Thief Abilities Table
Disclaimer: Levels above 15 are considered legendary. Levels above 20 are the realm of immortals, and level 23 is the approximation of a demigod. Level 25 equates to a lesser god in strength. These percentiles are for optimal conditions. They will change based on the circumstances which affect the skill’s use.
Base Percentages For Thief Abilities
|Hide in Shadows||5%|
The race of a given thief will affect their chances at certain activities. These adjustments are known as “Racial Adjustments”. They are as follows:
Beastfolk Thieving Skill Racial Adjustments
|Hide in Shadows||+0%||+0%||+0%||+15%|
Genasi Thieving Skill Racial Adjustments
|Skill||Air Genasi||Earth Genasi||Fire Genasi||Water Genasi|
|Hide in Shadows||+15%||+0%||+0%||+10%|
Demihuman Thieving Skill Racial Adjustments
|Hide in Shadows||+0%||+0%||+10%||+5%||+15%|
More dextrous characters, by nature, are more suited to pursuits of a roguish nature, and therefore get bonuses based upon their nimbleness.
Note: The percentages go up or down by 5% per point respectively beyond the charted Dexterity scores.
Thieving Skill Dexterity Adjustments
|Hide in Shadows||-10%||-5%||+0%||+0%||+0%||+0%||+0%||+0%||+5%||+10%||+15%|
Armor is worn to protect the wearer. The trade-off of this is, it also restricts the wearer’s movements, and greatly increases the wearer’s bulk. Thief abilities, which one and all tend to require dexterity and careful movement, are hindered by these restrictions. The specific penalties for armor is as follows.
Note that armor above chain mail is not shown. It can be assumed that the wearer of such heavy armor will either not be acting as a rogue, or will have a greatly decreased chance of success decided by the DM.
|Skill||No Armor||Elven Chain||Padded Leather||Hide Armor||Studded Leather||Chainmail||Ringmail|
|Hide in Shadows||+5%||-10%||-20%||-20%||-20%||-15%||-15%|
The thief uses this skill to obtain small items from a victim’s person without their knowledge or consent. This skill is also used for legerdemain, sleight of hand, and palming items (such as keys). A failed pick pocket attempt means that the thief failed to obtain an item, but does not necessarily mean that the attempt was noticed either. Multiply the victim’s level (or Hit Dice) by three, and subtract the product from 100.
The multiply the thief’s level by two, and add that to the total found above.
If the failed pick pocket roll was above the end total, then the attempt was noticed. In some cases, the attempt may succeed and be noticed at the same time.
A thief can attempt to pick padlocks, finesse combination locks, and solve puzzle locks (sliding panels, hidden releases, concealed keyholes, and other annoyances). Picking a padlock requires tools. A typical thief’s tools grant normal chances for success. Using improvised tools (a bit of wire, a stiletto, a stick, ect.) imposes a penalty on the character’s chance for success. This can range from -5% to an improvised but suitable tool, to -60 for an awkward and unsuitable item (ie, a stick). It takes 1d10 rounds to pick a lock.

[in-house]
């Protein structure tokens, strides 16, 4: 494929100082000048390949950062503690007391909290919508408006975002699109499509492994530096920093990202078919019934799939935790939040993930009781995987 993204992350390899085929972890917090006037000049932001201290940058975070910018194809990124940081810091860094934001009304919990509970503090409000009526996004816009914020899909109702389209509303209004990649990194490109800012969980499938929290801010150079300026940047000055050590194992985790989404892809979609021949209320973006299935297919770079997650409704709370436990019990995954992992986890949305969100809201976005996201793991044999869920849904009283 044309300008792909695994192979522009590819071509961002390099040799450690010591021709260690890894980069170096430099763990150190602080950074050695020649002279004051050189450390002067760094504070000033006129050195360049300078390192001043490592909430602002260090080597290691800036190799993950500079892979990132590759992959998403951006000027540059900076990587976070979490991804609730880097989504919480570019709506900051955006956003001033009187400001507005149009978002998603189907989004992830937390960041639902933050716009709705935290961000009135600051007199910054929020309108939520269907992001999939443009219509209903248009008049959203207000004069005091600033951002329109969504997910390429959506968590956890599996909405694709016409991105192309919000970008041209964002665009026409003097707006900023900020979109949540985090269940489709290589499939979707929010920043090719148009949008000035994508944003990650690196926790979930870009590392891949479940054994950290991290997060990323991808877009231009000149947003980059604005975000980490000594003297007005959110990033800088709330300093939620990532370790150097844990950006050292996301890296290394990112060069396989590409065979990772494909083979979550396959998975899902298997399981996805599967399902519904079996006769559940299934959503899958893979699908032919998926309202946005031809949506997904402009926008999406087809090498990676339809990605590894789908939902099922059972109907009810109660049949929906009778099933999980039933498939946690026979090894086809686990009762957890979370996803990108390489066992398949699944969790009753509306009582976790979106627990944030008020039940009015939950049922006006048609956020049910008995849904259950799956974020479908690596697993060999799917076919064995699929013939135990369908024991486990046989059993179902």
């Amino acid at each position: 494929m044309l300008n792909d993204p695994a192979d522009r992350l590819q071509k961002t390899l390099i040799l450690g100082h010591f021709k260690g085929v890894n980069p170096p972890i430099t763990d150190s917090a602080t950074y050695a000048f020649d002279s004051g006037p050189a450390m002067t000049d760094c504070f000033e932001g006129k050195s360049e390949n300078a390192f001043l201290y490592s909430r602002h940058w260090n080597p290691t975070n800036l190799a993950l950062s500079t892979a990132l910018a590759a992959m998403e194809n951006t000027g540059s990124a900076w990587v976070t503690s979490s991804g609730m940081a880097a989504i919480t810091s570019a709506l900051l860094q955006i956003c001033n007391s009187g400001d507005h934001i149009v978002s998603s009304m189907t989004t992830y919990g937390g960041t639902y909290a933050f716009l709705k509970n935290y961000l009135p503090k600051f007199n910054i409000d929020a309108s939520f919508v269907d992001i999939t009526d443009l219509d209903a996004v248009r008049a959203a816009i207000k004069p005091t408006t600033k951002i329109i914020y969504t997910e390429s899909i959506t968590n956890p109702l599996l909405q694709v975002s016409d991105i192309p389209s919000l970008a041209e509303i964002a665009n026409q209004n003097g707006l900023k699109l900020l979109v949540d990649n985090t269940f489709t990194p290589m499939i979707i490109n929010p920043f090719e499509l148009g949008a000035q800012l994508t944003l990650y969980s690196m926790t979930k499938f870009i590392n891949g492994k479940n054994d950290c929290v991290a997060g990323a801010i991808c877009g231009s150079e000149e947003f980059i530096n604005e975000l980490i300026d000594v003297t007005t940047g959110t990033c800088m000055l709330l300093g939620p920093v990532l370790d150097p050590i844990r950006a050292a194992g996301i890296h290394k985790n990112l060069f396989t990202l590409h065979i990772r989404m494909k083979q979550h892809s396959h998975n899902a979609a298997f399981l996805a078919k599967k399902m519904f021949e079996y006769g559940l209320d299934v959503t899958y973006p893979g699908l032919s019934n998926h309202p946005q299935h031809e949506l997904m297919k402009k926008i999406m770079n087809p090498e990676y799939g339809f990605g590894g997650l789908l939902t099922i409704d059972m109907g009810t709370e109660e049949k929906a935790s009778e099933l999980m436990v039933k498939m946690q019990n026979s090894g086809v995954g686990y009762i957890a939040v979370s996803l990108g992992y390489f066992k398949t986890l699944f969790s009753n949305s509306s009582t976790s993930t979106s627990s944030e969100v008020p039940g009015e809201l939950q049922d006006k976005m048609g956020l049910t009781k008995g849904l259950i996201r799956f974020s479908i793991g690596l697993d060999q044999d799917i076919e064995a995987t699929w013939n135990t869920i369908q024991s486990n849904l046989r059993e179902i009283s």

A thief is trained, or has trained themselves, to find small traps and alarms. These include poison needles, spring blades, deadly gases, and warning bells. This skill is not effective for finding deadfall ceilings, crushing walls, or other large, mechanical traps. To find the trap, the thief must be able to touch and inspect the trapped object. If the DM says, “You didn’t find any traps,” it is up to the player to decide whether that means there are no traps, or that there are traps, but the thief didn’t see them. If the thief finds a trap, they know the general principle of the thing, but not it’s nature. Searching for traps requires 1d10 rounds.
A found trap can be removed or disarmed. This also requires 1d10 rounds. If the dice roll suceeds, the trap is disarmed. If the dice roll is 96-00(100), the thief accidently triggers the trap and suffers the consequences. A thief may deliberately trigger a trap while standing in (supposedly) the wrong place. Thieves can attempt to remove invisible or magical traps, but their chances of success are halved from normal.
A thief can try to move silently at any time simply by announcing that they intend to do so. While moving silently, the thief’s movement is reduced to 1/3 normal movement. The DM will roll percentile dice to determine whether the thief is moving silently; the thief always thinks that they are being quiet. Successful silent movement improves the thief’s chance to surprise a victim, avoid discovery, or move into position to stab an enemy in the back. Obviously, a thief moving silently in plain sight of his enemies is wasting their time.
Hide in Shadows